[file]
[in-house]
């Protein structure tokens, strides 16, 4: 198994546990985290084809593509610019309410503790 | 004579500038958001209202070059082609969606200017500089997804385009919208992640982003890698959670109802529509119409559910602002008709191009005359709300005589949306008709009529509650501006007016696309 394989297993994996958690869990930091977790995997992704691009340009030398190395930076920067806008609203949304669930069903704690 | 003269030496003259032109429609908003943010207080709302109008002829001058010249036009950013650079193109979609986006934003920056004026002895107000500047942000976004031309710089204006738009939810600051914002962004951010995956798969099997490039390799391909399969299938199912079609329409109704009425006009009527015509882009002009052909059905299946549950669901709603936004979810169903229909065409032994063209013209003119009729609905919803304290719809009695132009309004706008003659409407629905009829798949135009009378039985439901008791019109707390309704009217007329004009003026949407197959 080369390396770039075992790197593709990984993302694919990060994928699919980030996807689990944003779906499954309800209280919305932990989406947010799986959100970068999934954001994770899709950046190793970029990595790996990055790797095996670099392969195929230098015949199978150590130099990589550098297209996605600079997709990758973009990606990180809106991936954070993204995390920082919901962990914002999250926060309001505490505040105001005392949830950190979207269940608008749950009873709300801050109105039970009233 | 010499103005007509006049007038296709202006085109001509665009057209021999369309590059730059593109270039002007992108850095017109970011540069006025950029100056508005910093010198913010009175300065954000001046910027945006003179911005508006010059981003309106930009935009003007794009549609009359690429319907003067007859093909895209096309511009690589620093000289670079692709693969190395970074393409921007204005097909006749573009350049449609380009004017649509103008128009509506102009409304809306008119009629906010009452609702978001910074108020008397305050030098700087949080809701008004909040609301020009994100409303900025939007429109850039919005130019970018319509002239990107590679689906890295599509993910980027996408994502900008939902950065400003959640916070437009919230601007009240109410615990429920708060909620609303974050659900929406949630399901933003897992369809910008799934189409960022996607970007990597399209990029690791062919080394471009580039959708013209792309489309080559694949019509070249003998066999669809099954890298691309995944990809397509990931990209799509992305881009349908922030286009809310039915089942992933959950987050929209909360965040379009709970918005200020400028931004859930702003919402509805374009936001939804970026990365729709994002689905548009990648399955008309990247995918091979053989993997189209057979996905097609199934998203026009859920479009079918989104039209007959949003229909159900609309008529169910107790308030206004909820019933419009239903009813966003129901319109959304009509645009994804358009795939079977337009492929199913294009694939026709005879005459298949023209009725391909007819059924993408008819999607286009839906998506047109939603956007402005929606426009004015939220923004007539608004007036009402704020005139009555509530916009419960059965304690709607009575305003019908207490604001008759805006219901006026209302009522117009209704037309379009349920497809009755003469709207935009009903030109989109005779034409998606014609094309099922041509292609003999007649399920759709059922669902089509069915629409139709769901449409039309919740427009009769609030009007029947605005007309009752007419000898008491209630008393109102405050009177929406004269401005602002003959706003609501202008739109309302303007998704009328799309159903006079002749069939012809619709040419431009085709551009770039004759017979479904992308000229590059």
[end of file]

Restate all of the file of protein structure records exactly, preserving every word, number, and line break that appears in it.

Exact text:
[in-house]
């Protein structure tokens, strides 16, 4: 198994546990985290084809593509610019309410503790 | 004579500038958001209202070059082609969606200017500089997804385009919208992640982003890698959670109802529509119409559910602002008709191009005359709300005589949306008709009529509650501006007016696309 394989297993994996958690869990930091977790995997992704691009340009030398190395930076920067806008609203949304669930069903704690 | 003269030496003259032109429609908003943010207080709302109008002829001058010249036009950013650079193109979609986006934003920056004026002895107000500047942000976004031309710089204006738009939810600051914002962004951010995956798969099997490039390799391909399969299938199912079609329409109704009425006009009527015509882009002009052909059905299946549950669901709603936004979810169903229909065409032994063209013209003119009729609905919803304290719809009695132009309004706008003659409407629905009829798949135009009378039985439901008791019109707390309704009217007329004009003026949407197959 080369390396770039075992790197593709990984993302694919990060994928699919980030996807689990944003779906499954309800209280919305932990989406947010799986959100970068999934954001994770899709950046190793970029990595790996990055790797095996670099392969195929230098015949199978150590130099990589550098297209996605600079997709990758973009990606990180809106991936954070993204995390920082919901962990914002999250926060309001505490505040105001005392949830950190979207269940608008749950009873709300801050109105039970009233 | 010499103005007509006049007038296709202006085109001509665009057209021999369309590059730059593109270039002007992108850095017109970011540069006025950029100056508005910093010198913010009175300065954000001046910027945006003179911005508006010059981003309106930009935009003007794009549609009359690429319907003067007859093909895209096309511009690589620093000289670079692709693969190395970074393409921007204005097909006749573009350049449609380009004017649509103008128009509506102009409304809306008119009629906010009452609702978001910074108020008397305050030098700087949080809701008004909040609301020009994100409303900025939007429109850039919005130019970018319509002239990107590679689906890295599509993910980027996408994502900008939902950065400003959640916070437009919230601007009240109410615990429920708060909620609303974050659900929406949630399901933003897992369809910008799934189409960022996607970007990597399209990029690791062919080394471009580039959708013209792309489309080559694949019509070249003998066999669809099954890298691309995944990809397509990931990209799509992305881009349908922030286009809310039915089942992933959950987050929209909360965040379009709970918005200020400028931004859930702003919402509805374009936001939804970026990365729709994002689905548009990648399955008309990247995918091979053989993997189209057979996905097609199934998203026009859920479009079918989104039209007959949003229909159900609309008529169910107790308030206004909820019933419009239903009813966003129901319109959304009509645009994804358009795939079977337009492929199913294009694939026709005879005459298949023209009725391909007819059924993408008819999607286009839906998506047109939603956007402005929606426009004015939220923004007539608004007036009402704020005139009555509530916009419960059965304690709607009575305003019908207490604001008759805006219901006026209302009522117009209704037309379009349920497809009755003469709207935009009903030109989109005779034409998606014609094309099922041509292609003999007649399920759709059922669902089509069915629409139709769901449409039309919740427009009769609030009007029947605005007309009752007419000898008491209630008393109102405050009177929406004269401005602002003959706003609501202008739109309302303007998704009328799309159903006079002749069939012809619709040419431009085709551009770039004759017979479904992308000229590059």